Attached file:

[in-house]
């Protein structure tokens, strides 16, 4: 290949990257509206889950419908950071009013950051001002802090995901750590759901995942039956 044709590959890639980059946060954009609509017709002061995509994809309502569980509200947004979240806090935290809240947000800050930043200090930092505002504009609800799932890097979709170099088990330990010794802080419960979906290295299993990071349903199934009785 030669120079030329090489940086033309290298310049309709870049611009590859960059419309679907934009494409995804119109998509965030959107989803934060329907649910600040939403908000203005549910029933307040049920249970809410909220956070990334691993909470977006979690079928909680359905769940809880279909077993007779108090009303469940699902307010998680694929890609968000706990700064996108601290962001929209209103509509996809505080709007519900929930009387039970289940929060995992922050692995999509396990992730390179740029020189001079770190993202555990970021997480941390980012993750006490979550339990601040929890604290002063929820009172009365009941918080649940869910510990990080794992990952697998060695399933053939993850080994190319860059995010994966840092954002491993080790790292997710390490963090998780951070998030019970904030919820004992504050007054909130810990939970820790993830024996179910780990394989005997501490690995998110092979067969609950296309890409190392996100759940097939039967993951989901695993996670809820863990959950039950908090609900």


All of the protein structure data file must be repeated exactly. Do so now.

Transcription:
[in-house]
């Protein structure tokens, strides 16, 4: 290949990257509206889950419908950071009013950051001002802090995901750590759901995942039956 044709590959890639980059946060954009609509017709002061995509994809309502569980509200947004979240806090935290809240947000800050930043200090930092505002504009609800799932890097979709170099088990330990010794802080419960979906290295299993990071349903199934009785 030669120079030329090489940086033309290298310049309709870049611009590859960059419309679907934009494409995804119109998509965030959107989803934060329907649910600040939403908000203005549910029933307040049920249970809410909220956070990334691993909470977006979690079928909680359905769940809880279909077993007779108090009303469940699902307010998680694929890609968000706990700064996108601290962001929209209103509509996809505080709007519900929930009387039970289940929060995992922050692995999509396990992730390179740029020189001079770190993202555990970021997480941390980012993750006490979550339990601040929890604290002063929820009172009365009941918080649940869910510990990080794992990952697998060695399933053939993850080994190319860059995010994966840092954002491993080790790292997710390490963090998780951070998030019970904030919820004992504050007054909130810990939970820790993830024996179910780990394989005997501490690995998110092979067969609950296309890409190392996100759940097939039967993951989901695993996670809820863990959950039950908090609900």